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At an online shop I found a great deal for an avalanche shovel (14€). It's not a no-name brand, indeed it is a trustworthy German label. Still there are users complaining about the robustness of the shovel. Someone tested a brand new shovel and it directly broke while digging some tight snow.

Because an avalanche shovel is relevant to safety and even surviving could depend on it:

  • Is there some kind of standard or reliable quality criterion for avalanche shovels?
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    As I know that you are able to understand German, this one might be helpful: bergundsteigen.at/file.php/archiv/2008/4/print/… I will compile an answer based on it tomorrow as I will have more time then. – Benedikt Bauer Jan 7 '15 at 22:19
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    IMO it's a bit of a delusion, all of this business about taking avalanche courses and preparing for how to survive an avalanche with transceivers, shovels, etc. If someone is buried in an avalanche, they're likely to die. The snow partially melts from friction and then sets back up as hard as concrete. You can't dig a hole in it to get your buddy out. If you want to avoid dying in an avalanche, you need to practice avalanche avoidance, not avalanche safety. – Ben Crowell Jan 8 '15 at 3:00
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In this article in the bergundsteigen journal (unfortunately in German) the authors, one of whom is a known Swiss expert in the development of avalanche rescue systems and techniques, did a review of a bunch of avalanche shovels. As they do not cite any norms that these shovels must comply to but comment that some manufacturers seemingly don't even test their products under realistic conditions, I guess there is no such norm.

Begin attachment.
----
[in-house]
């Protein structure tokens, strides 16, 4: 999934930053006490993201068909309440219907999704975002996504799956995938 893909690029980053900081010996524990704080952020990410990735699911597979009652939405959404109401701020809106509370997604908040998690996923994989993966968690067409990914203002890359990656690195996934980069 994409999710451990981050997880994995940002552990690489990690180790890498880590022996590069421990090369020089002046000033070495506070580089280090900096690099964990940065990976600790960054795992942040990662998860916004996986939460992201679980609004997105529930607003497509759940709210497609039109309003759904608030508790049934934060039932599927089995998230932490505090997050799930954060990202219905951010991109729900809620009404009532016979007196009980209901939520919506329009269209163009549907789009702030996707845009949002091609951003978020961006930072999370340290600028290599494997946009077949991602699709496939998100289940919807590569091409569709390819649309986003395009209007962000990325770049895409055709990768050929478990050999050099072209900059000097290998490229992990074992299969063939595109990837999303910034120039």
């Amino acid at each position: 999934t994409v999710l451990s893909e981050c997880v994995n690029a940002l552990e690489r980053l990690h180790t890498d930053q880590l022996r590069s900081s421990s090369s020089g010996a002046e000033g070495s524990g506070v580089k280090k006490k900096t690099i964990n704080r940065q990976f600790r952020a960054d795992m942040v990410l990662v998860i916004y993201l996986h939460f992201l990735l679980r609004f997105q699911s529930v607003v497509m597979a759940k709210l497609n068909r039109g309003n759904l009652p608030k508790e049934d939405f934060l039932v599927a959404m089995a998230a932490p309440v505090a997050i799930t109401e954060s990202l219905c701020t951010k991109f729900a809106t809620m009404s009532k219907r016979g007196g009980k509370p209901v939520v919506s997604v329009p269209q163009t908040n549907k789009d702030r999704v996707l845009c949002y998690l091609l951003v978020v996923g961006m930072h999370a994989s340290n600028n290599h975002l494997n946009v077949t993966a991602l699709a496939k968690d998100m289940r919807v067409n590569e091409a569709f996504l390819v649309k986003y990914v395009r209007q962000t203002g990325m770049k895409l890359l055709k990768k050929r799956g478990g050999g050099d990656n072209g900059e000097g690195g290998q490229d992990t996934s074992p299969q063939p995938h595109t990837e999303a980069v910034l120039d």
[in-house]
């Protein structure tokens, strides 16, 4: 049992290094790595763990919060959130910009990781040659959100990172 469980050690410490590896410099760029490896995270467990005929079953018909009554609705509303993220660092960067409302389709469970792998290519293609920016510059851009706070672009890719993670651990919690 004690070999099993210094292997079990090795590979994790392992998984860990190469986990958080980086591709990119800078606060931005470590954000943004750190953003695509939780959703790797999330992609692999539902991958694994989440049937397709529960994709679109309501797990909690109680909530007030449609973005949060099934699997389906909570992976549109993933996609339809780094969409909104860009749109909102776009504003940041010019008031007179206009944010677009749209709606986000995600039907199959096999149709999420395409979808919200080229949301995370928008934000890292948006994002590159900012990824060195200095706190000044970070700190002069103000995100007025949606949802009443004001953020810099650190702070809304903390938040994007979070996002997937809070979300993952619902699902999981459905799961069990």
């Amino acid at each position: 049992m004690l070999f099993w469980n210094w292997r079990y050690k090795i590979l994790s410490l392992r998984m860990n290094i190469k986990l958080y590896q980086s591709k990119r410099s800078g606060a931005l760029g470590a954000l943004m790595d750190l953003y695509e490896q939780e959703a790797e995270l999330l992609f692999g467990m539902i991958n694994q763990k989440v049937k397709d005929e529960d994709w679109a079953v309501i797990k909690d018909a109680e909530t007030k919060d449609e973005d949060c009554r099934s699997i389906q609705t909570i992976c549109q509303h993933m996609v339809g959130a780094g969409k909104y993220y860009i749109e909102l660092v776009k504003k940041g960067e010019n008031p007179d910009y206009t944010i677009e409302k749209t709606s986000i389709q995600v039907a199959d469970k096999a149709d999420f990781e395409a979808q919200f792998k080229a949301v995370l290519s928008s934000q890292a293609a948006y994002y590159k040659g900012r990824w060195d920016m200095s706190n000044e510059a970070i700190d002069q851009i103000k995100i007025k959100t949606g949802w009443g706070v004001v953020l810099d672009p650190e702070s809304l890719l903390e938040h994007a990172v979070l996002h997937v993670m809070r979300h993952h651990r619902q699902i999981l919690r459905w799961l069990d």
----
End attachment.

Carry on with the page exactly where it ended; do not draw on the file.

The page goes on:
Background of this review was that during a test of shoveling strategies for avalanche rescue (same source, also German) they encountered several shovels that broke during the test after only rather moderate use time. Hence they obtained some shovels from various manufacturers to test them in practice. The (at least to me) surprising outcome was, that more than half of the tested 11 products were more or less only suited for one-time use, i.e. they developed serious signs of wear during use – cracks in the blade, bent shafts and the like which would not qualify the shovel for further use. One product failed so much that they qualified it as unsuitable.

Despite some ergonomic considerations they stress the importance of one key fact: durable models were all made of 6061 aluminum with T6 temperature hardening. Only if those two properties are explicitly specified (not just something generic like "special hardened aluminum") one can expect a shovel that lasts for more than just one or two employments.

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    BD has written a response to this, noting the scenario in the test is a bit extreme and only suitable for body recoveries. It also references similar responses from other manufacturers. The text can be found here: tetongravity.com/forums/showthread.php/… – requiem Jan 8 '15 at 22:34
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No there isn't.

But it would be kinda nice if there was...

A shovel is a shovel, they aren't a piece of fall protection or something that your life depends on. Someone elses life may depend on your shovel, in which case it is important to ensure that the shovel you carry will preform when you need it to, but you'll have to use your own judgment when selecting an avalanche shovel. Cheap typically means cheap, invest what your friends lives are worth to you when purchasing an avalanche shovel, but when venturing out into avalanche terrain, what type of shovel someone has is less important than making sure that everyone in your group has one.